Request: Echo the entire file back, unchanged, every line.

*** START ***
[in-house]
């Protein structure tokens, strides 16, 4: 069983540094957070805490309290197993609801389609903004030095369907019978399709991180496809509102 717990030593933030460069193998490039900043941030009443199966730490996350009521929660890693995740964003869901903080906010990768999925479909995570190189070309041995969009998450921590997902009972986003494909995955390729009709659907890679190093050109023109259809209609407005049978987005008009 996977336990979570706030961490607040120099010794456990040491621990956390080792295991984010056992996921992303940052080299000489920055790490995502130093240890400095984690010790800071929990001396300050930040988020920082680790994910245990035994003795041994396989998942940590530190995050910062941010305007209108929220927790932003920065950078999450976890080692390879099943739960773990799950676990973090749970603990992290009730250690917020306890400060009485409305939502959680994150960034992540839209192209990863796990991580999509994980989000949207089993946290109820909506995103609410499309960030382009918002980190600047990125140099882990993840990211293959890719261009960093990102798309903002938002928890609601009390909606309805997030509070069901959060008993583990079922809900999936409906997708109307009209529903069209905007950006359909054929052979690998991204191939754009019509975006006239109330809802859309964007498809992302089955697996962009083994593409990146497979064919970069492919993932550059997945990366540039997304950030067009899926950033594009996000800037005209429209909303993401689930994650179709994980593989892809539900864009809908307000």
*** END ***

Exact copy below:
[in-house]
């Protein structure tokens, strides 16, 4: 069983540094957070805490309290197993609801389609903004030095369907019978399709991180496809509102 717990030593933030460069193998490039900043941030009443199966730490996350009521929660890693995740964003869901903080906010990768999925479909995570190189070309041995969009998450921590997902009972986003494909995955390729009709659907890679190093050109023109259809209609407005049978987005008009 996977336990979570706030961490607040120099010794456990040491621990956390080792295991984010056992996921992303940052080299000489920055790490995502130093240890400095984690010790800071929990001396300050930040988020920082680790994910245990035994003795041994396989998942940590530190995050910062941010305007209108929220927790932003920065950078999450976890080692390879099943739960773990799950676990973090749970603990992290009730250690917020306890400060009485409305939502959680994150960034992540839209192209990863796990991580999509994980989000949207089993946290109820909506995103609410499309960030382009918002980190600047990125140099882990993840990211293959890719261009960093990102798309903002938002928890609601009390909606309805997030509070069901959060008993583990079922809900999936409906997708109307009209529903069209905007950006359909054929052979690998991204191939754009019509975006006239109330809802859309964007498809992302089955697996962009083994593409990146497979064919970069492919993932550059997945990366540039997304950030067009899926950033594009996000800037005209429209909303993401689930994650179709994980593989892809539900864009809908307000």